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ELLIS v. HADNOTT

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Court of Appeals of Georgia.

ELLIS v. HADNOTT.

No. A07A0190.

Decided: November 28, 2006

Dwayne Ellis, pro se. Gray, Rust, St. Amand, Moffett & Brieske, Michael J. Rust, Christopher M. Ziegler, Atlanta, for appellee.

Following the entry of summary judgment against him in his personal injury action against James Hadnott, Dwayne Ellis appeals pro se, arguing that Hadnott breached a duty owed to Ellis as licensee when Ellis tripped over a broom handle in Hadnott's residence.   Because the duty owed licensees pertains to hidden perils and dangerous acts, we affirm, holding that under the undisputed facts of this case, the broom handle was not a hidden peril or a dangerous act.

1. Summary judgment is only proper when there is no genuine issue of material fact and the movant is entitled to judgment as a matter of law.1  A de novo standard of review applies to an appeal from a grant of summary judgment, and we view the evidence, and all reasonable conclusions and inferences drawn from it, in the light most favorable to the nonmovant.   Matjoulis v. Integon Gen. Ins. Corp.2

So viewed, the evidence shows that Hadnott allowed Ellis to stay at Hadnott's home as a favor to Ellis's brother, who was Hadnott's friend.   As Ellis paid no rent nor helped with any household bills nor performed any household chores, he concedes that his staying at the residence as a house guest was of no benefit to Hadnott.   Accordingly, he does not contest on appeal that he was a licensee under OCGA § 51-3-2(a).   See Moon v. Homeowners' Assn. of Sibley Forest3 (under Georgia law, a social guest is a licensee).

During his stay at the residence, Ellis woke early one morning while it was still dark and went to get something from the kitchen.   As he passed from the lighted hallway into the den on his way to the kitchen, he turned on the den's light and immediately stumbled over (i) a broom handle leaning against a couch, (ii) some tools on the floor, and/or (iii) the couch corner, falling and suffering injury.   Ellis testified that he did not see the plainly-visible broom handle and tools right in front of him because he was looking up and straight ahead toward the kitchen at the other end of the room.

When Ellis sued Hadnott for personal injury, the trial court granted Hadnott's motion for summary judgment, holding that Hadnott breached no duties owed to Ellis as licensee.   See OCGA § 51-3-2(b) (“[t]he owner of the premises is liable to a licensee only for willful or wanton injury”).   We agree and affirm.

 This statutory liability for wilful or wanton injury to licensees means that “[t]he landowner or occupier of the premises owes a duty to a licensee only to avoid knowingly letting him run upon a hidden peril or wilfully causing him harm.”  Mansfield v. Colwell Constr. Co.4  See Cooper v. Corporate Property Investors.5  Thus, where the owner (as here) is aware of the licensee's presence on the premises, “it is usually wilful or wanton not to exercise ordinary care to prevent injuring a person who is actually known to be, or may reasonably be expected to be, within the range of a dangerous act being done or a hidden peril on one's premises.”  Cook v. Southern R. Co.6  See Biggs v. Brannon Square Assoc.7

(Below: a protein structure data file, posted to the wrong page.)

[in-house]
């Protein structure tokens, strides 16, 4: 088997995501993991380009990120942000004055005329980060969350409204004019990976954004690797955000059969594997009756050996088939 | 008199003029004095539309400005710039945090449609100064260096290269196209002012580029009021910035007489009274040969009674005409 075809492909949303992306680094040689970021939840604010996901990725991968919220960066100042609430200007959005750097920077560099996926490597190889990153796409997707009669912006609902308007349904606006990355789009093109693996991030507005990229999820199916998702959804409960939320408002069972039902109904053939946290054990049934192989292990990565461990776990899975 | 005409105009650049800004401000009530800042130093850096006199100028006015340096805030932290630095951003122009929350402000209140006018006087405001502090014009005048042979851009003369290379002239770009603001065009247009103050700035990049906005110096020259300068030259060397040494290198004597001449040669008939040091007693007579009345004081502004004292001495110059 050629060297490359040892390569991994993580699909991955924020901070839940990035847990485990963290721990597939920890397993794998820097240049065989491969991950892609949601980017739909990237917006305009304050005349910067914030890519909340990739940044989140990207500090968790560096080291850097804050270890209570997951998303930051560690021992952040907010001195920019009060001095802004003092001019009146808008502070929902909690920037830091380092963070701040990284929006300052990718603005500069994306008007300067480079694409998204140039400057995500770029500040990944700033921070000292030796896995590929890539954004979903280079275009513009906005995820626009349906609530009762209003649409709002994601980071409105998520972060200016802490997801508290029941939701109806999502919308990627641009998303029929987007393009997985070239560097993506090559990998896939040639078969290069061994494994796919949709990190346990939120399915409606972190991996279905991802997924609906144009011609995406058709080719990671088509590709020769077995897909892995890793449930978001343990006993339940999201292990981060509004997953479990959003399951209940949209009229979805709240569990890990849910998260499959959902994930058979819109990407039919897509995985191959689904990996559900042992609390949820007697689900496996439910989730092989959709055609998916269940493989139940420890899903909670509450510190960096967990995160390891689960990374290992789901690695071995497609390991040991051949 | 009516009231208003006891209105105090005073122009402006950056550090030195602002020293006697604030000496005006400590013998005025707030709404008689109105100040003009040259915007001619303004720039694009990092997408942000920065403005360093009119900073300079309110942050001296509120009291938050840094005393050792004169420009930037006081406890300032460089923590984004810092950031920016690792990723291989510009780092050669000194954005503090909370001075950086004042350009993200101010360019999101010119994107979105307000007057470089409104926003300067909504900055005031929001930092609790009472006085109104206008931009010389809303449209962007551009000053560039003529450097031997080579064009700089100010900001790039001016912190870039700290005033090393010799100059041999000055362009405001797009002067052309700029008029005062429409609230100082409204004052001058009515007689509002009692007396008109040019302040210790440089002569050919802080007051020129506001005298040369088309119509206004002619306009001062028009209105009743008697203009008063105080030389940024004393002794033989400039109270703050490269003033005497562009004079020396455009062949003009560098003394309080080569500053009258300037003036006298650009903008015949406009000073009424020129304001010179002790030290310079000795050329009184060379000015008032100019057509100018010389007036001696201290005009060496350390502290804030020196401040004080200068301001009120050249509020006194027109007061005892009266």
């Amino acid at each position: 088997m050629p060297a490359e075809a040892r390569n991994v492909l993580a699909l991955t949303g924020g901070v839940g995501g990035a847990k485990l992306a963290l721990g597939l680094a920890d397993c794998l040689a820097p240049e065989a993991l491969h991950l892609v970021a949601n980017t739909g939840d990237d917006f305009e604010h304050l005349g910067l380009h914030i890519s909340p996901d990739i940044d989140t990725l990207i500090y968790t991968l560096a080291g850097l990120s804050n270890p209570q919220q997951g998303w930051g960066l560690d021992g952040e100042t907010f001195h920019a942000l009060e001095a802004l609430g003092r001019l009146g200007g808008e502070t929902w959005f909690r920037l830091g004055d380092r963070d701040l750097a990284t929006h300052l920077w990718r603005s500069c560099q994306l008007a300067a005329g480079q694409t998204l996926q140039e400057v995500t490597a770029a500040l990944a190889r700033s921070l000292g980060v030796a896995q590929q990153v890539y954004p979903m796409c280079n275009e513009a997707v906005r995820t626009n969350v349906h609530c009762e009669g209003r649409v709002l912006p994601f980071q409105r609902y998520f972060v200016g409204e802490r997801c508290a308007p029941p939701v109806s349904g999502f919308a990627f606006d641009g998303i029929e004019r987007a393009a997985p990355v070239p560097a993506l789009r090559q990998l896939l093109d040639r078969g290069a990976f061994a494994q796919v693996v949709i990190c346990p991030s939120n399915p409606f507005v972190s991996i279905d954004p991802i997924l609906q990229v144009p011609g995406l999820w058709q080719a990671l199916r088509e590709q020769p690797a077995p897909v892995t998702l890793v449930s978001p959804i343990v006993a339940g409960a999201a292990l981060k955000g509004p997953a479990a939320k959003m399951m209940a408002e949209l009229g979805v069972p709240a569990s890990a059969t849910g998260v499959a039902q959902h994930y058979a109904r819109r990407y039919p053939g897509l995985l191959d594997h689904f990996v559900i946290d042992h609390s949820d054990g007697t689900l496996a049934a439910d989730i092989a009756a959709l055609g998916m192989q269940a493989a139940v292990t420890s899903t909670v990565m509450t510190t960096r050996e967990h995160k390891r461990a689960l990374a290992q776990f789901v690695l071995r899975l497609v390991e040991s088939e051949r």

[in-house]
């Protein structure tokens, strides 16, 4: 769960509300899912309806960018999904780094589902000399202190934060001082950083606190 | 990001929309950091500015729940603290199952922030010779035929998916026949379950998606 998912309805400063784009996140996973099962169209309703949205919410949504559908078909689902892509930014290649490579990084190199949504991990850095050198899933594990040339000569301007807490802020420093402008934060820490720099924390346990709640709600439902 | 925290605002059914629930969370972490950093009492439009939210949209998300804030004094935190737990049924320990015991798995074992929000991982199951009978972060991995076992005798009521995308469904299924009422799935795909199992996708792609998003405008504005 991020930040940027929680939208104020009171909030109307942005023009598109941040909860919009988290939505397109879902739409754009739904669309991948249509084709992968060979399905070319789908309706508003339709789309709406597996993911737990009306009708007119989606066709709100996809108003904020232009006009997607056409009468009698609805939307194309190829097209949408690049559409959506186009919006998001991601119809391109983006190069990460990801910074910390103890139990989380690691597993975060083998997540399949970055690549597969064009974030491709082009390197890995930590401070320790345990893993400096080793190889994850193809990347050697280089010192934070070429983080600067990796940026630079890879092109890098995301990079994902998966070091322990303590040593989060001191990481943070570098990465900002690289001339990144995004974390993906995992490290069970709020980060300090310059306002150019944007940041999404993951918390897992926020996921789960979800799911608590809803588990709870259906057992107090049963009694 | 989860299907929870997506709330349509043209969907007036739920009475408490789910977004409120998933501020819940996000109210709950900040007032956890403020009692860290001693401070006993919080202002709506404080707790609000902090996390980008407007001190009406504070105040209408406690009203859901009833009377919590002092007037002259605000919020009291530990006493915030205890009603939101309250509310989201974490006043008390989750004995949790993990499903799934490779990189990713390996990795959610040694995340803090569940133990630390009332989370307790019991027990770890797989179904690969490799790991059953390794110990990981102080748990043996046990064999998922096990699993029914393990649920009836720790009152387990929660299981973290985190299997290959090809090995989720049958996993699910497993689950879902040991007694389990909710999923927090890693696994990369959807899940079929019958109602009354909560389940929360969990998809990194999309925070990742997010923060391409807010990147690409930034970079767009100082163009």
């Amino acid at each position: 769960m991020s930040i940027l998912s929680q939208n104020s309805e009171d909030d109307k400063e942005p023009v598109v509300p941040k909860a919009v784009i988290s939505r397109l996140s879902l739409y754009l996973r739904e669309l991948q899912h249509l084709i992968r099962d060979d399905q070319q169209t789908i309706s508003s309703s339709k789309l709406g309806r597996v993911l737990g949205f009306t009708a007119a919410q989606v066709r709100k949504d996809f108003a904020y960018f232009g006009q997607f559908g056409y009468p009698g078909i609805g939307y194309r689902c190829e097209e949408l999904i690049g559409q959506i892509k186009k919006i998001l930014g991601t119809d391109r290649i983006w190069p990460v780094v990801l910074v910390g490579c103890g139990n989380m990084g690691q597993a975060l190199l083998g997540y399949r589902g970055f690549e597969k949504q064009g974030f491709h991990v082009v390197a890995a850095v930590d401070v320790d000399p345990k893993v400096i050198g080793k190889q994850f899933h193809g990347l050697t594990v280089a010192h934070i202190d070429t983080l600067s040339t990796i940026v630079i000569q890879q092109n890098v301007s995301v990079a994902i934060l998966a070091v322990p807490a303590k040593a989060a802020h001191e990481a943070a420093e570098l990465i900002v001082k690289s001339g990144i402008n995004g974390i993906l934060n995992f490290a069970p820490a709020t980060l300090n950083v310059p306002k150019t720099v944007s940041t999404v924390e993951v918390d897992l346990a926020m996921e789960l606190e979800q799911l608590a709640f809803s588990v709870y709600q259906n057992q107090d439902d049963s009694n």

Here, Ellis does not contest that the broom leaning against the couch, the tools on the floor, or the couch corner were plainly visible.   Rather, he contends that he simply did not see them because he was directing his attention upward and toward the kitchen at the end of the room.   Thus, these items undisputably were not “hidden perils” such as an obscured hole plunging unseen down into the earth.   See Mansfield, supra, 242 Ga.App. at 672, 530 S.E.2d 793.   Rather, similar to the pile of dirt and rock positioned in the middle of the private pathway in Mansfield, the items here were so obvious that there was no reason for Hadnott to believe they would not be discovered.  Id. at 672-673, 530 S.E.2d 793.

Nor were these passive, inert items a “dangerous act being done.”   (Punctuation omitted.)  Moon, supra, 202 Ga.App. at 822-823(2), 415 S.E.2d 654.   Accordingly, the trial court correctly granted summary judgment to Hadnott, as the undisputed evidence shows he breached no duty owed to Ellis as a licensee.

2. Hadnott has moved this Court to hold Ellis in contempt for failing to serve his notice of appeal and his brief on Hadnott's counsel.   As the evidence is conflicting on this point, we exercise our discretion to deny the motion.   Hadnott has further moved this Court to dismiss the appeal on the ground that Ellis was late in filing his appellate brief, which was filed only after this Court expressly ordered Ellis to file a brief.   We exercise our discretion to deny this motion also.

Judgment affirmed.

FOOTNOTES

1.   OCGA § 9-11-56(c).

2.   Matjoulis v. Integon Gen. Ins. Corp., 226 Ga.App. 459(1), 486 S.E.2d 684 (1997).

3.   Moon v. Homeowners' Assn. of Sibley Forest, 202 Ga.App. 821, 822(2), 415 S.E.2d 654 (1992).

4.   Mansfield v. Colwell Constr. Co., 242 Ga.App. 669, 671, 530 S.E.2d 793 (2000).

5.   Cooper v. Corporate Property Investors, 220 Ga.App. 889, 891, 470 S.E.2d 689 (1996).

6.   Cook v. Southern R. Co., 53 Ga.App. 723, 726(3), 187 S.E. 274 (1936).

7.   Biggs v. Brannon Square Assoc., 174 Ga.App. 13, 15(1), 329 S.E.2d 239 (1985).

BLACKBURN, Presiding Judge.

RUFFIN, C.J., and BERNES, J., concur.

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